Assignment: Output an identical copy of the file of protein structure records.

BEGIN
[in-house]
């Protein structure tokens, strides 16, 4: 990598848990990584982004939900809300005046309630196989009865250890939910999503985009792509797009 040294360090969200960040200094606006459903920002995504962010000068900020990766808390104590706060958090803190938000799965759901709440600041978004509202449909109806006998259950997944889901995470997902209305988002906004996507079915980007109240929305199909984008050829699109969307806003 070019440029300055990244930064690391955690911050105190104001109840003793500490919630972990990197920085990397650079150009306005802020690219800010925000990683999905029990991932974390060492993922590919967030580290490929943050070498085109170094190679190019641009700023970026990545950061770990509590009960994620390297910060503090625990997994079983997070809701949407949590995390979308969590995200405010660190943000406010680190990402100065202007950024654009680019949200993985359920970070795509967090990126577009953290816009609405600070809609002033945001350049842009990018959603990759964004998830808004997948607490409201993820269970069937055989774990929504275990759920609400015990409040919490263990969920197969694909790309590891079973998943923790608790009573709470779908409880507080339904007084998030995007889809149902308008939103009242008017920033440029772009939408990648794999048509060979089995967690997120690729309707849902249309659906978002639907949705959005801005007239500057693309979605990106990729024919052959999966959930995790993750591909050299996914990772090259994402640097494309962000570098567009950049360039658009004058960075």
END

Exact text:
[in-house]
């Protein structure tokens, strides 16, 4: 990598848990990584982004939900809300005046309630196989009865250890939910999503985009792509797009 040294360090969200960040200094606006459903920002995504962010000068900020990766808390104590706060958090803190938000799965759901709440600041978004509202449909109806006998259950997944889901995470997902209305988002906004996507079915980007109240929305199909984008050829699109969307806003 070019440029300055990244930064690391955690911050105190104001109840003793500490919630972990990197920085990397650079150009306005802020690219800010925000990683999905029990991932974390060492993922590919967030580290490929943050070498085109170094190679190019641009700023970026990545950061770990509590009960994620390297910060503090625990997994079983997070809701949407949590995390979308969590995200405010660190943000406010680190990402100065202007950024654009680019949200993985359920970070795509967090990126577009953290816009609405600070809609002033945001350049842009990018959603990759964004998830808004997948607490409201993820269970069937055989774990929504275990759920609400015990409040919490263990969920197969694909790309590891079973998943923790608790009573709470779908409880507080339904007084998030995007889809149902308008939103009242008017920033440029772009939408990648794999048509060979089995967690997120690729309707849902249309659906978002639907949705959005801005007239500057693309979605990106990729024919052959999966959930995790993750591909050299996914990772090259994402640097494309962000570098567009950049360039658009004058960075």